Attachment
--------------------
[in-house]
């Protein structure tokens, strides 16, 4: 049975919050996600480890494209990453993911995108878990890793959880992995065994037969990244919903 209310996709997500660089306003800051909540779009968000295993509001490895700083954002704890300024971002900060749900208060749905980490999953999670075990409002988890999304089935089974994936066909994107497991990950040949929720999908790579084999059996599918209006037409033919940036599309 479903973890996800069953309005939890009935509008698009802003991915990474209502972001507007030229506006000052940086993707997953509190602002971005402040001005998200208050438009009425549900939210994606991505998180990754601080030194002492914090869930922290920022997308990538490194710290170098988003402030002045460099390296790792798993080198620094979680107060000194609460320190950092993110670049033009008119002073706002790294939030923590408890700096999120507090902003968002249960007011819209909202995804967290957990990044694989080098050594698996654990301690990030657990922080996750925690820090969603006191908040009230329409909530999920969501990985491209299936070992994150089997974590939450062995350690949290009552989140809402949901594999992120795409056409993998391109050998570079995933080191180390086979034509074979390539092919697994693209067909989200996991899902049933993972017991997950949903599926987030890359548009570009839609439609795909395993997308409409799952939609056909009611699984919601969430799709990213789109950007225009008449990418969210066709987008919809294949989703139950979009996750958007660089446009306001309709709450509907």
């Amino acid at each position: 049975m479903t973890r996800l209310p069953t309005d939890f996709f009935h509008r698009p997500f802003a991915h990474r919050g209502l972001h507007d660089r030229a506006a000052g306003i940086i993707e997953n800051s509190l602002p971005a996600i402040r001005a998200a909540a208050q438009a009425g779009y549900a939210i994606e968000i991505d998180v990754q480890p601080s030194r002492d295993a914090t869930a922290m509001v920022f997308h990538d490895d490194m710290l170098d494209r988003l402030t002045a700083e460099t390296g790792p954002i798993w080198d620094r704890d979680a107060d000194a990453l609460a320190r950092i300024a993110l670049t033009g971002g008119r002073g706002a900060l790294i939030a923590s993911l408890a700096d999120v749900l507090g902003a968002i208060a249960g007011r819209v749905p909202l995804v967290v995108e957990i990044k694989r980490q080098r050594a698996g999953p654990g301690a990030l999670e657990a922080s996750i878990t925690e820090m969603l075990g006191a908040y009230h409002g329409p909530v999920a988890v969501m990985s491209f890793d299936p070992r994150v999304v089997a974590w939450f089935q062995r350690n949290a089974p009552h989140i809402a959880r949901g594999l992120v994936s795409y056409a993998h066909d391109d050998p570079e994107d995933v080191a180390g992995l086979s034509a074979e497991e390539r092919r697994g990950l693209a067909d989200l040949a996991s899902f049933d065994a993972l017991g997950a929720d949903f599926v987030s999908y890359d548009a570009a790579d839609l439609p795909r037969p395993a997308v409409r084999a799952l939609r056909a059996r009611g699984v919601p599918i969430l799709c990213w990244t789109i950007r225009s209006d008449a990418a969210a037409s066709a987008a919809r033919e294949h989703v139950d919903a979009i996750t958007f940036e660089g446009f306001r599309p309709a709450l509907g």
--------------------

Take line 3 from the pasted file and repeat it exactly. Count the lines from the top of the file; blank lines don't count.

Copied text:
């Amino acid at each position: 049975m479903t973890r996800l209310p069953t309005d939890f996709f009935h509008r698009p997500f802003a991915h990474r919050g209502l972001h507007d660089r030229a506006a000052g306003i940086i993707e997953n800051s509190l602002p971005a996600i402040r001005a998200a909540a208050q438009a009425g779009y549900a939210i994606e968000i991505d998180v990754q480890p601080s030194r002492d295993a914090t869930a922290m509001v920022f997308h990538d490895d490194m710290l170098d494209r988003l402030t002045a700083e460099t390296g790792p954002i798993w080198d620094r704890d979680a107060d000194a990453l609460a320190r950092i300024a993110l670049t033009g971002g008119r002073g706002a900060l790294i939030a923590s993911l408890a700096d999120v749900l507090g902003a968002i208060a249960g007011r819209v749905p909202l995804v967290v995108e957990i990044k694989r980490q080098r050594a698996g999953p654990g301690a990030l999670e657990a922080s996750i878990t925690e820090m969603l075990g006191a908040y009230h409002g329409p909530v999920a988890v969501m990985s491209f890793d299936p070992r994150v999304v089997a974590w939450f089935q062995r350690n949290a089974p009552h989140i809402a959880r949901g594999l992120v994936s795409y056409a993998h066909d391109d050998p570079e994107d995933v080191a180390g992995l086979s034509a074979e497991e390539r092919r697994g990950l693209a067909d989200l040949a996991s899902f049933d065994a993972l017991g997950a929720d949903f599926v987030s999908y890359d548009a570009a790579d839609l439609p795909r037969p395993a997308v409409r084999a799952l939609r056909a059996r009611g699984v919601p599918i969430l799709c990213w990244t789109i950007r225009s209006d008449a990418a969210a037409s066709a987008a919809r033919e294949h989703v139950d919903a979009i996750t958007f940036e660089g446009f306001r599309p309709a709450l509907g």